The imminent launch of the Feds gold-backed currency triggers more than fierce protests when a note is dropped into Federal Reserve Chairman Frank Littleton's coat pocket. The cryptic message is a warning someone plans to assassinate him. A new Tracker agent and financial crimes expert joins forces with an undercover Interpol agent to infiltrate the inner sanctum of the Federal Reserve. The case turns deadly when the agents become the target for an assassin's bullet. Stalked by a killer, can they survive to stop the assassination and prevent a global financial cataclysm?
Why I Write What I Write
Guest Post by Anita Dickason
When I started writing fiction deciding on my genre was easy, suspense thrillers about cops and crime. It’s what I know. With twenty-two years as a Dallas cop, I have an unending source of inspiration for my plots and characters. Since I enjoy paranormal thrillers, I added an extra element to my characters. My source was my love of Native American, Irish and Scottish myths and legends.
In my debut novel, Sentinels of the Night, I created a unique FBI unit, Trackers. The team is the elite of the elite. Each agent has a unique ability ranging from enhanced intuition to the supernatural. I like the continuity a team of characters adds to a book. The Tracker novels are not a series; each is a standalone. But a different agent takes center stage in each book.
Another feature I include is the Story Behind the Fiction at the end. It’s a brief explanation of the inspiration for the plot. The paranormal element in Sentinels of the Night came from a translation of the Hako Pawnee Ceremony by Alice C. Fletcher. An amazing woman who published a book in 1900. She was truly a woman ahead of her time. The chant dealt with owls and are viewed as messengers of death. The owls and Tracker Cat Morgan have a rather bizarre connection
A u 7 9 was based on a bill Texas Governor John Abbott signed into law in 2015 that created the Texas Bullion Depository, the Texas version of Fort Knox. The reason dealt with the gold assets owned by Texas A&M University and the University of Texas. During a scene in the Oval Office with the President, I introduced a new character, Federal Reserve Chairman Frank Littleton. He and Scott Fleming, head of the Tracker Unit, met for the first time. As I wrote the scene, I realized the Chairman would make a great lead character in another Tracker novel. I added a bit of a connection between the two men.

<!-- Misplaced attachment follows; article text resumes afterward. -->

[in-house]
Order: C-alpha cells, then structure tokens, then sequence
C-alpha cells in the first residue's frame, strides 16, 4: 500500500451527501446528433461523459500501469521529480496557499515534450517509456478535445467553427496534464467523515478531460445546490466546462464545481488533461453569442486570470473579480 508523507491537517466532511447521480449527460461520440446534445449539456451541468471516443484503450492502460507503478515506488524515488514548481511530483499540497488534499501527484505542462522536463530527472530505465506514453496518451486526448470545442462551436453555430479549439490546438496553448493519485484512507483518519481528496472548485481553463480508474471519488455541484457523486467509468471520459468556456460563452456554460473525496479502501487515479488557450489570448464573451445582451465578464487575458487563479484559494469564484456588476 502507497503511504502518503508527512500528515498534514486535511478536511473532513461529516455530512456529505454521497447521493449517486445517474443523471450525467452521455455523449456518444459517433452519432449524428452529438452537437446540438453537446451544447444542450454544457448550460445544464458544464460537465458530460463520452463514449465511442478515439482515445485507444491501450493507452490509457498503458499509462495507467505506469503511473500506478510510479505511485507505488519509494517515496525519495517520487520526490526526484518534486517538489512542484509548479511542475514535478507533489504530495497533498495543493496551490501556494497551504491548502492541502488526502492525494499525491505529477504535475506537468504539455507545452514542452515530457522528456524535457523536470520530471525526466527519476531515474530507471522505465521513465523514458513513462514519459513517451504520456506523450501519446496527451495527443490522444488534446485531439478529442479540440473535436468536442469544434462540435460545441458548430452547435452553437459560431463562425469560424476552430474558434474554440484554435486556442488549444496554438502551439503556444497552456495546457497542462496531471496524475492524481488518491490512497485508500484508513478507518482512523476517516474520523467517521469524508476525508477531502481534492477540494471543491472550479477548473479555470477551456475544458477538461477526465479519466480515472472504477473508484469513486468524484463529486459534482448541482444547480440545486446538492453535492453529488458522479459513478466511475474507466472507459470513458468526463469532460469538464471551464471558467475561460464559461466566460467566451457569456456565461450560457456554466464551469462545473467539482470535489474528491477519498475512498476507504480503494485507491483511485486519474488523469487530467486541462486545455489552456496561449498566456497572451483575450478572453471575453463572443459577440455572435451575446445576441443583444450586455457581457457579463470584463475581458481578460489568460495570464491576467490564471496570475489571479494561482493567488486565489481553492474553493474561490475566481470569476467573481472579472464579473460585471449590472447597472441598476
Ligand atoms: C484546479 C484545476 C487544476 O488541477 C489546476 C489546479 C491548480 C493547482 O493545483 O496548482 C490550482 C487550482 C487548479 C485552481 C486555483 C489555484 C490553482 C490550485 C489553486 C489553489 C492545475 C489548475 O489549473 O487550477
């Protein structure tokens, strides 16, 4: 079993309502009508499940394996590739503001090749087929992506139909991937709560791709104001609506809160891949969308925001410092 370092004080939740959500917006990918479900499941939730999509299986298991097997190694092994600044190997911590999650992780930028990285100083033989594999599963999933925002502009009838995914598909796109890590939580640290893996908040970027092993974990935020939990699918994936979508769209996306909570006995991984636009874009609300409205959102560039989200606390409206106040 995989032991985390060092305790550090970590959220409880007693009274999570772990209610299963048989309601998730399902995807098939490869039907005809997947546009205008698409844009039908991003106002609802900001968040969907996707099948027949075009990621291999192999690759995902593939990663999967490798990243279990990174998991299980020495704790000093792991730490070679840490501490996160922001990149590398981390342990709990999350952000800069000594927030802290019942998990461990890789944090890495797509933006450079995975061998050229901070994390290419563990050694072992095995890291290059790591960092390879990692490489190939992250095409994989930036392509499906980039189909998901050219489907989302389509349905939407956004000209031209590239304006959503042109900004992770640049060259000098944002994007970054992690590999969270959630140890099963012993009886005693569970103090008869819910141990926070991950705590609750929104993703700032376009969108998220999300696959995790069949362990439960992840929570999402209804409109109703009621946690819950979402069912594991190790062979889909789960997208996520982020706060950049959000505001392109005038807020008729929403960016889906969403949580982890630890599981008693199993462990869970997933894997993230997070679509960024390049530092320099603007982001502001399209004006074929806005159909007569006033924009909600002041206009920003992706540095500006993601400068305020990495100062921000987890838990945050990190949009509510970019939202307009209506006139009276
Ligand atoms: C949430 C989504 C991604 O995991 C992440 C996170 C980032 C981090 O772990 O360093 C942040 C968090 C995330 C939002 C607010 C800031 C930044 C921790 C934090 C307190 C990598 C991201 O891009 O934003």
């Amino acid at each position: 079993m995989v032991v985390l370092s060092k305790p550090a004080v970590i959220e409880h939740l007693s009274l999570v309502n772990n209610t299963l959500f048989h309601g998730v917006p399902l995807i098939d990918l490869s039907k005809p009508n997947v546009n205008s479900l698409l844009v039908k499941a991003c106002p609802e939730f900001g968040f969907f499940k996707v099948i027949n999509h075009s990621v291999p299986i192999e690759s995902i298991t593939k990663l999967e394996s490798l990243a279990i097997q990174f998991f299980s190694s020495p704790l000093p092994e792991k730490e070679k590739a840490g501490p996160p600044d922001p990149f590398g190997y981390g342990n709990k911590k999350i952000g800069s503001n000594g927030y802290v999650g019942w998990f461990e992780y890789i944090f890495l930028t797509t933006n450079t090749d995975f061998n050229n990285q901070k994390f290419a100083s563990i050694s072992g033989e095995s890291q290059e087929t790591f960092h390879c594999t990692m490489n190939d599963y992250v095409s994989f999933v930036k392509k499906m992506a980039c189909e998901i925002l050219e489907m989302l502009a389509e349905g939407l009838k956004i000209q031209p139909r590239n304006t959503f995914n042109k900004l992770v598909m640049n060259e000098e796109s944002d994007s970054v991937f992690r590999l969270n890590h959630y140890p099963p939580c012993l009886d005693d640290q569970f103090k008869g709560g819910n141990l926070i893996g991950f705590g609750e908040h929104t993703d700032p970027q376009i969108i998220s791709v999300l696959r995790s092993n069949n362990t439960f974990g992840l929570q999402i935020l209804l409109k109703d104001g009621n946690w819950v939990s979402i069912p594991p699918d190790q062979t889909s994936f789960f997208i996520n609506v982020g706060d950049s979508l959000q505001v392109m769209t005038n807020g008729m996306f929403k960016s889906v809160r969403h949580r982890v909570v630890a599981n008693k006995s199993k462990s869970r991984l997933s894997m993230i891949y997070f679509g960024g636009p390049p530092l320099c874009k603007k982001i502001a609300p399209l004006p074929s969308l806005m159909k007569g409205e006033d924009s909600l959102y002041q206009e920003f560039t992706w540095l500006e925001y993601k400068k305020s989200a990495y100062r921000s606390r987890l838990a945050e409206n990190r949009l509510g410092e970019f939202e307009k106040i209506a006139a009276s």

Operation Navajo is my 4th Tracker novel. And yes, Federal Reserve Chairman Frank Littleton is one of the lead characters. Of the four books, this one was the most difficult to write. My research was considerable, not only into the inner workings of the Federal Reserve, but I also had to delve into the history of the U.S. monetary system. How did we get to where we are today? The answer played a role in the creation of the characters and plot.
Another area of extensive research dealt with the locations, especially Wyoming. Someone once asked how much of me was in my books. My answer, “OMG—a whole lot.” I was on the Dallas SWAT team for several years and was the first female sniper. Knowing the terrain, roads, and layout of buildings for a tactical operation was critical. To create the action scenes in Wyoming, a state to which I have never visited, was a challenge.
The sassy and mischievous Nicki Allison is the computer genius in the Tracker unit. This is an excerpt from Operation Navajo.
“Her entire career with the Bureau had been behind a keyboard. As she picked up her backpack, she glanced around her office. Computers were her comfort zone, had been since she was a kid. Her mind could take flight and reach anywhere in the world. Tonight, she stepped out of her cocoon, her first field operation, if it could be called such. She’d discovered something about herself that was disturbing. She liked it.”
Like Nicki, through my computer, I can reach out and touch the world, including Jackson Hole, Wyoming. How amazing is that?
In the many reviews I have received, something surprising popped up. There were several references to my police procedures. As one reviewer said, “Her authenticity is evident throughout as she takes us into highly detailed crime scenes and let’s us ride along as the action never stops.” What a wonderful compliment. Tells me I am doing something right.
What I’ve discovered
is my writing mirrors what I did as a police officer. It’s all about connecting
dots, the leads in a case until a pattern begins to form. It’s an approach that
makes it fun to write. I never know where my characters will lead me. And—there
is always something out of the ordinary in my books.